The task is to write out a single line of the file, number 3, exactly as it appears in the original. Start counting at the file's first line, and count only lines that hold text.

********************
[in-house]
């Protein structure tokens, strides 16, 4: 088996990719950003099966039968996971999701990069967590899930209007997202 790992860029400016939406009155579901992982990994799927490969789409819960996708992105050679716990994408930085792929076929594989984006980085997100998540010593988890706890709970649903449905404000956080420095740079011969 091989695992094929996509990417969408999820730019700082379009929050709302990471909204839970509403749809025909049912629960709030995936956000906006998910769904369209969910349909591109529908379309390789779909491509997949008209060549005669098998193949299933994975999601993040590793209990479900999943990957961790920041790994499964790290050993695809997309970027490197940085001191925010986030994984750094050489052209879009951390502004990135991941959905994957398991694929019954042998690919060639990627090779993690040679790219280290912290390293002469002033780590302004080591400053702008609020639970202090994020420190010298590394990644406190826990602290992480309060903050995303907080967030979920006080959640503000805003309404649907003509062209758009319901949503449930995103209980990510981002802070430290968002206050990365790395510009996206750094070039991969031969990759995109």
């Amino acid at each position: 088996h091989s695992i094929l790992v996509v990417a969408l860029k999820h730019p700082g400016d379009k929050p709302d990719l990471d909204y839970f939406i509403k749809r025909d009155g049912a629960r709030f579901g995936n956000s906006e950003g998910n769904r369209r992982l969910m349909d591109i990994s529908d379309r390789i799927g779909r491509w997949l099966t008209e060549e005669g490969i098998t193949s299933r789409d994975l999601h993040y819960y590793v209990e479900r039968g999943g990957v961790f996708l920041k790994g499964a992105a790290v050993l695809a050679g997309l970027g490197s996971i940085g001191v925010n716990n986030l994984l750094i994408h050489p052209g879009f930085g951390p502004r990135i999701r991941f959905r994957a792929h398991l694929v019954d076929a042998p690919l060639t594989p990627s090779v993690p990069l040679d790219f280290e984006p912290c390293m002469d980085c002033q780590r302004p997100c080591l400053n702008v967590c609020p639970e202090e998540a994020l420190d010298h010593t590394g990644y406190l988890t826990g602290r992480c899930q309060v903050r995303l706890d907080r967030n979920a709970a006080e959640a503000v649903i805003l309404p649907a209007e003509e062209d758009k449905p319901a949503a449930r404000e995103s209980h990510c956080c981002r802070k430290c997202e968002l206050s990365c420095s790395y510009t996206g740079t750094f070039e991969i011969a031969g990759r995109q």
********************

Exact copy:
């Amino acid at each position: 088996h091989s695992i094929l790992v996509v990417a969408l860029k999820h730019p700082g400016d379009k929050p709302d990719l990471d909204y839970f939406i509403k749809r025909d009155g049912a629960r709030f579901g995936n956000s906006e950003g998910n769904r369209r992982l969910m349909d591109i990994s529908d379309r390789i799927g779909r491509w997949l099966t008209e060549e005669g490969i098998t193949s299933r789409d994975l999601h993040y819960y590793v209990e479900r039968g999943g990957v961790f996708l920041k790994g499964a992105a790290v050993l695809a050679g997309l970027g490197s996971i940085g001191v925010n716990n986030l994984l750094i994408h050489p052209g879009f930085g951390p502004r990135i999701r991941f959905r994957a792929h398991l694929v019954d076929a042998p690919l060639t594989p990627s090779v993690p990069l040679d790219f280290e984006p912290c390293m002469d980085c002033q780590r302004p997100c080591l400053n702008v967590c609020p639970e202090e998540a994020l420190d010298h010593t590394g990644y406190l988890t826990g602290r992480c899930q309060v903050r995303l706890d907080r967030n979920a709970a006080e959640a503000v649903i805003l309404p649907a209007e003509e062209d758009k449905p319901a949503a449930r404000e995103s209980h990510c956080c981002r802070k430290c997202e968002l206050s990365c420095s790395y510009t996206g740079t750094f070039e991969i011969a031969g990759r995109q």